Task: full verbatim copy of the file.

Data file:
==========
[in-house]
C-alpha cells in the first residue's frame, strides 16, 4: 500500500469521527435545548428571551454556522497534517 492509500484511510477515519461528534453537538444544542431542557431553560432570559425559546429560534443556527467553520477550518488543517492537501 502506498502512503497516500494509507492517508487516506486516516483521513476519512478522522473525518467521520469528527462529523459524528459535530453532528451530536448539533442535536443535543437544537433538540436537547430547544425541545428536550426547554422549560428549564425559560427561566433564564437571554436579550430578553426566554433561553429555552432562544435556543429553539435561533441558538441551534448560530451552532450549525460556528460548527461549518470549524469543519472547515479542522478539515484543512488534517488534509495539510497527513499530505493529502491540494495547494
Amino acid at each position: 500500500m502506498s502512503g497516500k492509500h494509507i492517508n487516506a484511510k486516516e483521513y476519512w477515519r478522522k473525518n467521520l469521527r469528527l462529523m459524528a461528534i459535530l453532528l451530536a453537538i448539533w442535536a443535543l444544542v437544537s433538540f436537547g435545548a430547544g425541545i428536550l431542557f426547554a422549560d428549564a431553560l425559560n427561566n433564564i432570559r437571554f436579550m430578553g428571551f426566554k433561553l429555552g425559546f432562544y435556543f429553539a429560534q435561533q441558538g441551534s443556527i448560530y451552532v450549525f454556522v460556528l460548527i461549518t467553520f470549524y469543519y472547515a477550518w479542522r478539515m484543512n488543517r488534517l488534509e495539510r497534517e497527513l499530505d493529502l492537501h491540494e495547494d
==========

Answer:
[in-house]
C-alpha cells in the first residue's frame, strides 16, 4: 500500500469521527435545548428571551454556522497534517 492509500484511510477515519461528534453537538444544542431542557431553560432570559425559546429560534443556527467553520477550518488543517492537501 502506498502512503497516500494509507492517508487516506486516516483521513476519512478522522473525518467521520469528527462529523459524528459535530453532528451530536448539533442535536443535543437544537433538540436537547430547544425541545428536550426547554422549560428549564425559560427561566433564564437571554436579550430578553426566554433561553429555552432562544435556543429553539435561533441558538441551534448560530451552532450549525460556528460548527461549518470549524469543519472547515479542522478539515484543512488534517488534509495539510497527513499530505493529502491540494495547494
Amino acid at each position: 500500500m502506498s502512503g497516500k492509500h494509507i492517508n487516506a484511510k486516516e483521513y476519512w477515519r478522522k473525518n467521520l469521527r469528527l462529523m459524528a461528534i459535530l453532528l451530536a453537538i448539533w442535536a443535543l444544542v437544537s433538540f436537547g435545548a430547544g425541545i428536550l431542557f426547554a422549560d428549564a431553560l425559560n427561566n433564564i432570559r437571554f436579550m430578553g428571551f426566554k433561553l429555552g425559546f432562544y435556543f429553539a429560534q435561533q441558538g441551534s443556527i448560530y451552532v450549525f454556522v460556528l460548527i461549518t467553520f470549524y469543519y472547515a477550518w479542522r478539515m484543512n488543517r488534517l488534509e495539510r497534517e497527513l499530505d493529502l492537501h491540494e495547494d